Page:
Ruth: My granddaughter Tracey said I needed to spice it up a little in these things but there was a story by Brian Naylor on Morning Edition this morning that should have provided plenty of spice but the reporter, Brian Naylor, was too quick to cloak his subject with respectability:
Rep. Henry Hyde (R-IL) announces that after 32 years in Congress, he will not seek re-election next year. The 81-year-old Hyde, who is in poor health, is known for his opposition to abortion and for leading impeachment efforts against President Bill Clinton.
Naylor tells us of Hyde:
"known & liked on both sides of the aisle."
"appreciates a good joke and a fine cigar"
As my graddaughter Tracey would say, "Grab your hat, Granny, they're taking us on a ride."
Naylor gives Hyde a ride, a free one.
He quotes Hyde on abortion and allows Hyde's charges that abortion is an attempt to "refine the breed -- if you read the literature, that's what's said and that's what's done."
Though it wasn't true then and it's not true now, the Hyde free ride keeps moving. Now we're into Bill Clinton's impeachment and listening to Hyde speaking then about how consensual sex between two adults is "an awful lot to dismiss with a brush off, to ignore with a mere 'so what?'"
Immediately, Naylor quickly tells us that Hyde "paid a price for his involvement in the impeachment" when a past affair by Hyde "some 30 years earlier what, Hyde called a youthful indescretion" came out.
Hyde was of course married, with four children, forty-one years old and the 'youthful indescretion' reportedly lasted four years. Naylor doesn't tell the listener that. He doesn't point out that the woman involved was the mother of three. Or that during the affair, Hyde would be elected to office."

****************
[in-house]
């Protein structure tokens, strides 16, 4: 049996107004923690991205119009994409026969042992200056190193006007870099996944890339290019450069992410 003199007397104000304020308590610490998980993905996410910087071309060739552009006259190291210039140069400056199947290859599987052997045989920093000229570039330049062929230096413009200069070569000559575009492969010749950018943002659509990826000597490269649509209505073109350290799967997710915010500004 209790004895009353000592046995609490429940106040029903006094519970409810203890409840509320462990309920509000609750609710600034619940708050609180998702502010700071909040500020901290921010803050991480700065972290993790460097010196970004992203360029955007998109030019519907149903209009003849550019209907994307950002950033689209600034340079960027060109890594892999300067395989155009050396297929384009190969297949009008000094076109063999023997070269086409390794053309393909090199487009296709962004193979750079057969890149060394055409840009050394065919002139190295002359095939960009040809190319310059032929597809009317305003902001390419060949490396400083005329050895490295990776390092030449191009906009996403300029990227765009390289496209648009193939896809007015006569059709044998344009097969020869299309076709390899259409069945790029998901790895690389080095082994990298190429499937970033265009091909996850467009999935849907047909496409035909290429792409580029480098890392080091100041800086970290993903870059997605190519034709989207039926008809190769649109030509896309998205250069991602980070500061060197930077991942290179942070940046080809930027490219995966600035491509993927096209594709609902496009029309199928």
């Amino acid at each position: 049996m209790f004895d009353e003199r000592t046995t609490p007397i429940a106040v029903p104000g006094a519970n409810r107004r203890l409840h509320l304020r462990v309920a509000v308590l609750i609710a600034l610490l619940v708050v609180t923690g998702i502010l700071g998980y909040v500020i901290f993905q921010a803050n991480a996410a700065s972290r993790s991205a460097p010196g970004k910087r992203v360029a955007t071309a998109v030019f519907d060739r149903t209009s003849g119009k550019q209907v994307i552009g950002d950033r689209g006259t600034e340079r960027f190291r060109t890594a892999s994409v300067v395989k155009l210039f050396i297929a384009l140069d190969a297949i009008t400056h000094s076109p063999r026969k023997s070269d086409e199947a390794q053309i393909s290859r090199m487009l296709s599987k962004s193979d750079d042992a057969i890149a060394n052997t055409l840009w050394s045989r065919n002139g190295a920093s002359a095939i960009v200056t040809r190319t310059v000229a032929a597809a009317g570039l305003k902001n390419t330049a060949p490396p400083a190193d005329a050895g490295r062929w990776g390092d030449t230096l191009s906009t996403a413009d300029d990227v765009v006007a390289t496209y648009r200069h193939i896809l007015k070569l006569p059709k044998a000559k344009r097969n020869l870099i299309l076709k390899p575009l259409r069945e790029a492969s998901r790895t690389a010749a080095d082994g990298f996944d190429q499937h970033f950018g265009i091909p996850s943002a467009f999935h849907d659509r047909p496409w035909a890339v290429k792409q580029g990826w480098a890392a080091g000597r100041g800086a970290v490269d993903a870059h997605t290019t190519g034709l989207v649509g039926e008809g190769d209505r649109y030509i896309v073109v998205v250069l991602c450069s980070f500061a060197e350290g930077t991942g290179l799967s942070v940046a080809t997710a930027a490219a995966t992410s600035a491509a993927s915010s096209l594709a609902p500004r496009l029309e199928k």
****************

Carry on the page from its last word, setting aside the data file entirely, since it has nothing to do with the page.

Naylor tells the listener nothing of that. Instead, he interviews David Dryer who explains that the personal scandal wasn't that important (Dryer would think that) and that Hyde didn't let anyone down.
A shmegegge can't be transformed into a mensh. (That's for Tracey.)
Hyde announces he will not run for re-election and Naylor hosts an uncritical tribute.
Morning Edition also reported on the Baker-Carter election commission:
April 19, 2005 · After two straight presidential elections marked by disputes over the voting process, a bipartisan commission examining the issue hears testimony about continuing voter suspicion and limited funds. Former President Jimmy Carter and Secretary of State James Baker III head the panel.
Pam Fessler reported on this and to hear the report is to know Representative John Conyers got it right when he gave his impressions:
The first meeting of the Baker-Carter election commission was disappointing and, at times, outrageous and tainted with racially-charged innuendo. Let me make absolutely clear that I greatly admire former President Jimmy Carter and believe he was insightful and on-target throughout the hearing. However, given the incredible lack of balance and profound lack of good faith demonstrated by some of Carter’s fellow commissioners and many of the witnesses at this hearing, at times he seemed to be a very lonely voice of sanity.
The remarks of Mr. James Baker, III, which were echoed by a number of right wing political operatives called as witnesses, seemed to have a singular purpose of spreading hoaxes and conspiracy theories about ineligible Democratic voters being allowed to cast votes. The remedy was cleverly repeated like a broken record, "photo ID, photo ID, photo ID." Right wing pundit John Fund was called as an "expert" witness by the hearing and offered racially charged proposals with racially charged rhetoric.
Representatives Conyers' impressions were verified in Fessler's report which treated the committee as a joke and was happy to provide the punch lines. (John Fund was quoted.)
It was not a good day for Morning Edition, not a good day at all.
[Morning Edition airs on NPR.]